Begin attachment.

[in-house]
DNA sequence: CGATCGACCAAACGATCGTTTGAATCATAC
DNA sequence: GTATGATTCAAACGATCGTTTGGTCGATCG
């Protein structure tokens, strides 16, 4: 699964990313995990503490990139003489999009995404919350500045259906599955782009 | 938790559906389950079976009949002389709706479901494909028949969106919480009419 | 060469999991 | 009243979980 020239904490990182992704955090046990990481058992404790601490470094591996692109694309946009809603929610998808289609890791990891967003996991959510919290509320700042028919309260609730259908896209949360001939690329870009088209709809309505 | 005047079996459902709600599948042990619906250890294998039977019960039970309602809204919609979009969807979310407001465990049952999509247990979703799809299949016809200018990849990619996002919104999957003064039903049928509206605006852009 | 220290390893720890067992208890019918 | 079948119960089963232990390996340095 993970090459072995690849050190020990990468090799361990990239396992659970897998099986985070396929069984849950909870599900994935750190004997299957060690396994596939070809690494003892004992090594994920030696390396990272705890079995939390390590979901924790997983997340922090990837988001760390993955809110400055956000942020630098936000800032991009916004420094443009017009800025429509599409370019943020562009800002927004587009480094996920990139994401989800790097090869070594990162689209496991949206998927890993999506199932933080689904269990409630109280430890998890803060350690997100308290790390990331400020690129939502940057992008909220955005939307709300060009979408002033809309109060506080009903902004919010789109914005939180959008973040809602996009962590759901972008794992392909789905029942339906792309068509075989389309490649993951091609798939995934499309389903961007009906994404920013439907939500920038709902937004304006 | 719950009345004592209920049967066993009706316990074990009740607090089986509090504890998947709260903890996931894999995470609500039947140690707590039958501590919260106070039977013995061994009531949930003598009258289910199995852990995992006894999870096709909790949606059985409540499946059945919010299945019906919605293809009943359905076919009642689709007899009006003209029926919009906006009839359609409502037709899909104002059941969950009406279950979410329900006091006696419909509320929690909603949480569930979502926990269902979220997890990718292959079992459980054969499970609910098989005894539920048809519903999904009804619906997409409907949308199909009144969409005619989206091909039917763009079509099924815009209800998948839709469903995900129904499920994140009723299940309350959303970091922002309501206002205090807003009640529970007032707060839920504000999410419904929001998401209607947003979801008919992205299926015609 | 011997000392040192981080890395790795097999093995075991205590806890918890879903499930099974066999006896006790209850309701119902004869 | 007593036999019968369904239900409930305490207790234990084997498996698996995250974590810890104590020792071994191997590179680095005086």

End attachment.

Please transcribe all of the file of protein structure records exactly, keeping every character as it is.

[in-house]
DNA sequence: CGATCGACCAAACGATCGTTTGAATCATAC
DNA sequence: GTATGATTCAAACGATCGTTTGGTCGATCG
């Protein structure tokens, strides 16, 4: 699964990313995990503490990139003489999009995404919350500045259906599955782009 | 938790559906389950079976009949002389709706479901494909028949969106919480009419 | 060469999991 | 009243979980 020239904490990182992704955090046990990481058992404790601490470094591996692109694309946009809603929610998808289609890791990891967003996991959510919290509320700042028919309260609730259908896209949360001939690329870009088209709809309505 | 005047079996459902709600599948042990619906250890294998039977019960039970309602809204919609979009969807979310407001465990049952999509247990979703799809299949016809200018990849990619996002919104999957003064039903049928509206605006852009 | 220290390893720890067992208890019918 | 079948119960089963232990390996340095 993970090459072995690849050190020990990468090799361990990239396992659970897998099986985070396929069984849950909870599900994935750190004997299957060690396994596939070809690494003892004992090594994920030696390396990272705890079995939390390590979901924790997983997340922090990837988001760390993955809110400055956000942020630098936000800032991009916004420094443009017009800025429509599409370019943020562009800002927004587009480094996920990139994401989800790097090869070594990162689209496991949206998927890993999506199932933080689904269990409630109280430890998890803060350690997100308290790390990331400020690129939502940057992008909220955005939307709300060009979408002033809309109060506080009903902004919010789109914005939180959008973040809602996009962590759901972008794992392909789905029942339906792309068509075989389309490649993951091609798939995934499309389903961007009906994404920013439907939500920038709902937004304006 | 719950009345004592209920049967066993009706316990074990009740607090089986509090504890998947709260903890996931894999995470609500039947140690707590039958501590919260106070039977013995061994009531949930003598009258289910199995852990995992006894999870096709909790949606059985409540499946059945919010299945019906919605293809009943359905076919009642689709007899009006003209029926919009906006009839359609409502037709899909104002059941969950009406279950979410329900006091006696419909509320929690909603949480569930979502926990269902979220997890990718292959079992459980054969499970609910098989005894539920048809519903999904009804619906997409409907949308199909009144969409005619989206091909039917763009079509099924815009209800998948839709469903995900129904499920994140009723299940309350959303970091922002309501206002205090807003009640529970007032707060839920504000999410419904929001998401209607947003979801008919992205299926015609 | 011997000392040192981080890395790795097999093995075991205590806890918890879903499930099974066999006896006790209850309701119902004869 | 007593036999019968369904239900409930305490207790234990084997498996698996995250974590810890104590020792071994191997590179680095005086």